Early Greek Musicians - and Writers.—The earliest musician's name met with in the annals of music is that of Terpander'(676 B. C.), who is said to have increased the number of strings on the lyre from four to seven. Next in order was Pythagoras (585-505 B. C.), who added an eighth string to the lyre. He was called the discoverer of the Tetra-chord, which is still known by this name, the inventor or discoverer of the Octave Scale, also the discoverer of the ratios of the consonances; but there is no doubt that he learned all these things during his sojourn in Egypt. He is also credited with the invention of the Canon or Monochord with movable bridges, a contrivance still in use for investigating the ratios of intervals. Unfortunately none of the writings—if any ever existed—of Pythagoras have come down to us. Our knowledge of his theories is second-hand, gathered from the writings of his disciples. Pythagoras seems to have studied sound more in the manner of the acoustician than of the musician; hence his followers, or rather those who called themselves by his name, were more concerned with the ratios of sounds than with their musical effects.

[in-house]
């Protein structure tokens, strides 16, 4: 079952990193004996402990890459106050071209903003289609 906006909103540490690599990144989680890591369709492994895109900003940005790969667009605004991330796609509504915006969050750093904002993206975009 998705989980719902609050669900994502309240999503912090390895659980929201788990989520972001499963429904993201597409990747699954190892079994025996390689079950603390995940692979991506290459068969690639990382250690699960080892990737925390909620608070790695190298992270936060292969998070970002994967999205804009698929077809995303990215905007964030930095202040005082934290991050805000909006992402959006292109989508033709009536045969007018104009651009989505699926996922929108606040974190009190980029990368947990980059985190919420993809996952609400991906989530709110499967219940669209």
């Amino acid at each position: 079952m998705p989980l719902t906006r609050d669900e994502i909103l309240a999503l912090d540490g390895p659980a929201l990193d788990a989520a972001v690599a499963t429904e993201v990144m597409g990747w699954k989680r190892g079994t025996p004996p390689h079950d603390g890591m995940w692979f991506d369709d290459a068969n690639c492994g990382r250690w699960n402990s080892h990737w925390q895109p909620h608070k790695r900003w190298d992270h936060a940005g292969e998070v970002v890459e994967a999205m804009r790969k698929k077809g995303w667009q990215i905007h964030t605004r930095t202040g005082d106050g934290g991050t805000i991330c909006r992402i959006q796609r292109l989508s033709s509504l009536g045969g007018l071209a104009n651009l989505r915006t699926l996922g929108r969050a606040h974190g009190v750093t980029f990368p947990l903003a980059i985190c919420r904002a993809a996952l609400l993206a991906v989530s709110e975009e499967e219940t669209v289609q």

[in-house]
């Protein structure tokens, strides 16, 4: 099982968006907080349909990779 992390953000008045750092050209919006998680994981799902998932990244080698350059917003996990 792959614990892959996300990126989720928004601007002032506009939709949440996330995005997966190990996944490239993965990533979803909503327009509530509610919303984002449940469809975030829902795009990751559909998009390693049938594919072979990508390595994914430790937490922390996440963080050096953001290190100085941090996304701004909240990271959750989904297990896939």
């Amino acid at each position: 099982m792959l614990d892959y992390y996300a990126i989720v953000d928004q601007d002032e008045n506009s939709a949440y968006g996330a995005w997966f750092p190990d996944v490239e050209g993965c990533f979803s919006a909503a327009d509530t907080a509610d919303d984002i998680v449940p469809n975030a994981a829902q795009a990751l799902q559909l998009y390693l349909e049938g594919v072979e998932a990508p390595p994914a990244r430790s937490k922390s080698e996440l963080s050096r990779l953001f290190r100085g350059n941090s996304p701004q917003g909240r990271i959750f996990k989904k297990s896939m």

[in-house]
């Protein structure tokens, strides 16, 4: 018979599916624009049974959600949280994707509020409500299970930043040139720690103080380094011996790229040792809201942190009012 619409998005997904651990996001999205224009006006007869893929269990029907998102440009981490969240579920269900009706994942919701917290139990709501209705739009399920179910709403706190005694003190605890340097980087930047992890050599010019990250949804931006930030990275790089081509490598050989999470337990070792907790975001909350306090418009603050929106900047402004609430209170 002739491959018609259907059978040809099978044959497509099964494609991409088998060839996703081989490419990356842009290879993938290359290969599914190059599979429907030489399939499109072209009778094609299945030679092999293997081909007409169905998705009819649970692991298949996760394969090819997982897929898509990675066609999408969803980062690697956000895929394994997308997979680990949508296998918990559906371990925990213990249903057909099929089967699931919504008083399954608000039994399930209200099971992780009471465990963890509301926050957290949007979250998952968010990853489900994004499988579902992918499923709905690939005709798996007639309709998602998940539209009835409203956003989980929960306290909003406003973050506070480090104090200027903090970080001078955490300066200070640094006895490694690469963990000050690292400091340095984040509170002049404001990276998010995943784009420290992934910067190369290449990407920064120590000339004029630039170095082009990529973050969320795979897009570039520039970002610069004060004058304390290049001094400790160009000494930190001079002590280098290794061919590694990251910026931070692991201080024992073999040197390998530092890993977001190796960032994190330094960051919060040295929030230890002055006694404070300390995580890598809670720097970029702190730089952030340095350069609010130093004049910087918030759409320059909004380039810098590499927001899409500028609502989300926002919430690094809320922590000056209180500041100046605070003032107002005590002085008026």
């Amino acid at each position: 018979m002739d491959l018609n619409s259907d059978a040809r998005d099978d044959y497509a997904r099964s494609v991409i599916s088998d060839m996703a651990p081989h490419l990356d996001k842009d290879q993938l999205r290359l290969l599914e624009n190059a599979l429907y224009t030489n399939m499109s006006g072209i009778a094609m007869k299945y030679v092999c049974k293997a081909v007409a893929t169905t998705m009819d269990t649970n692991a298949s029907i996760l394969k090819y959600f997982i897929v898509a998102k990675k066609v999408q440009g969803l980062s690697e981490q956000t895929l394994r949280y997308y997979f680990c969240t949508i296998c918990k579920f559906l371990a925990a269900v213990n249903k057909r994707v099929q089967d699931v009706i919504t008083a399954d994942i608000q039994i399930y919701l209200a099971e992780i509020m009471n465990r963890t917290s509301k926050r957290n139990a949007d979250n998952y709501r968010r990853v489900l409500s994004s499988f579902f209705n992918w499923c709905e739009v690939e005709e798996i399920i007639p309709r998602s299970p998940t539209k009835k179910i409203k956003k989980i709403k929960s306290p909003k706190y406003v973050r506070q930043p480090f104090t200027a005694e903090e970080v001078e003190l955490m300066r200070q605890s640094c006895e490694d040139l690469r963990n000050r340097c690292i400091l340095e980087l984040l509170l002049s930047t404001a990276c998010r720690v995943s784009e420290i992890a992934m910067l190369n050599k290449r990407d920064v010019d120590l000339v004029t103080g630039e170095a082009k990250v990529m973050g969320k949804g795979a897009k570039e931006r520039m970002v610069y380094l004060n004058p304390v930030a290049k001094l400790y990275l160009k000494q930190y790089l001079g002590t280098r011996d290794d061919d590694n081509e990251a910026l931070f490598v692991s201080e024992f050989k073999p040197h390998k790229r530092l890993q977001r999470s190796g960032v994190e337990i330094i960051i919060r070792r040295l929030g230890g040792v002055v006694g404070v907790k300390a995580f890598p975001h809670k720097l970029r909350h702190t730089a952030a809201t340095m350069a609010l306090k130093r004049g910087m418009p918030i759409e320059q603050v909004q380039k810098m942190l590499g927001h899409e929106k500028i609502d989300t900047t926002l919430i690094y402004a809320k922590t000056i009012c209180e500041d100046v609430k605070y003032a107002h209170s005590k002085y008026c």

Among the great philosophers who treated on music, Aristotle(384 B. C.) holds an important place. We find his theories expressed in one of his works called "Problems." A pupil of his-Aristoxenus (350-320 13. C.), has left the most valuable treatise on music, of any of the ancients, the oldest musical work known at the present time; it is, unfortunately, not complete. Aristoxenus was a practical, in addition to being a theoretical musician ; he thought that the ear was the final court of appeal in matters musical. Hence the musical world was divided into two factions : the Pythagoreans, who held that music was purely a matter for arithmetical investigation, and the Aristoxenians, who claimed that the chief end of music was to be listened to. This dispute lasted for many centuries. Boethius, the Roman philosopher, in his writings takes sides with the Pythagoreans and pours contempt on the mere musician. The successors of the Pythagoreans are even yet not extinct, as every now and again some wiseacre turns up with a scheme to secure just intonation, at the price of losing all that music has gained under our present system. Plato (43o B. C.), the greatest of philosophers, has much to say about music; but these sayings are largely incomprehensible to modern understandings. Euclid (323 B. C.), the great mathematician, treated largely of music. Aristides Quintilianus was another author of great weight. Plutarch, in his Symposia, has one devoted to music, but unfortunately the meaning of these authors is often so obscure that it can-not now be discovered. Alexandria, in Egypt, came into prominence in music when the great library was founded there by Alexander the Great, in 332 B. C. Eratosthenes (276-196 B. C.), the librarian, figures in the mathematics of music. When we reach the Christian Era, we meet with two more writers, Didymus (A. D. 6o), who introduced the "minor" tone into the scale, and Claudius Ptolemy (A. D. 130).